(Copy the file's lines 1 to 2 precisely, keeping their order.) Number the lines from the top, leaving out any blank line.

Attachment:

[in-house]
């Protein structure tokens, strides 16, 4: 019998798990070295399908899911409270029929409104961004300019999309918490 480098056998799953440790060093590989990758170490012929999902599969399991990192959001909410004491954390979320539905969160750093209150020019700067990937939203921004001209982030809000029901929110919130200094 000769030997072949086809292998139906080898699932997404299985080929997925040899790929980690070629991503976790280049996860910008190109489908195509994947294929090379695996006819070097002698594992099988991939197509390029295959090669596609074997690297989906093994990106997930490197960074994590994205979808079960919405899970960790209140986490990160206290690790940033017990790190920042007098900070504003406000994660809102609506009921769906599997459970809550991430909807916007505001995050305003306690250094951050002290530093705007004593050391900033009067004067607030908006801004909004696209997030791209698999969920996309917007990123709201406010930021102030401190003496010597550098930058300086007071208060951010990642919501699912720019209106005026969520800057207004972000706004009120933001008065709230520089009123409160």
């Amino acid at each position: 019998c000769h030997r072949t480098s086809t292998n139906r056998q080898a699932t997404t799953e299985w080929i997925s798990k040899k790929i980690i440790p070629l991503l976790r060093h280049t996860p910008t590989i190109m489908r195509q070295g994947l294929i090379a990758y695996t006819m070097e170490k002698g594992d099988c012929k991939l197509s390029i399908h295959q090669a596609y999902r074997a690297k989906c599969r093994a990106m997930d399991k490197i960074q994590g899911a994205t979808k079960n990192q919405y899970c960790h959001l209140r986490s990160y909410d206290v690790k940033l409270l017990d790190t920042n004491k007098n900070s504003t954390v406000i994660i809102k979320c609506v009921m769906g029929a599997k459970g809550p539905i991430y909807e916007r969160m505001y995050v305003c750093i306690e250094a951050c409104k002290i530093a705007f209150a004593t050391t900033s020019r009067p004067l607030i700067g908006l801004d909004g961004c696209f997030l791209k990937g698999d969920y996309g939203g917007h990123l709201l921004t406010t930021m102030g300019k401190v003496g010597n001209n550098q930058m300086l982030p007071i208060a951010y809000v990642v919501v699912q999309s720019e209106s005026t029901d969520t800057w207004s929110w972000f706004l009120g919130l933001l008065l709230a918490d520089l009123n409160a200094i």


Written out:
[in-house]
């Protein structure tokens, strides 16, 4: 019998798990070295399908899911409270029929409104961004300019999309918490 480098056998799953440790060093590989990758170490012929999902599969399991990192959001909410004491954390979320539905969160750093209150020019700067990937939203921004001209982030809000029901929110919130200094 000769030997072949086809292998139906080898699932997404299985080929997925040899790929980690070629991503976790280049996860910008190109489908195509994947294929090379695996006819070097002698594992099988991939197509390029295959090669596609074997690297989906093994990106997930490197960074994590994205979808079960919405899970960790209140986490990160206290690790940033017990790190920042007098900070504003406000994660809102609506009921769906599997459970809550991430909807916007505001995050305003306690250094951050002290530093705007004593050391900033009067004067607030908006801004909004696209997030791209698999969920996309917007990123709201406010930021102030401190003496010597550098930058300086007071208060951010990642919501699912720019209106005026969520800057207004972000706004009120933001008065709230520089009123409160």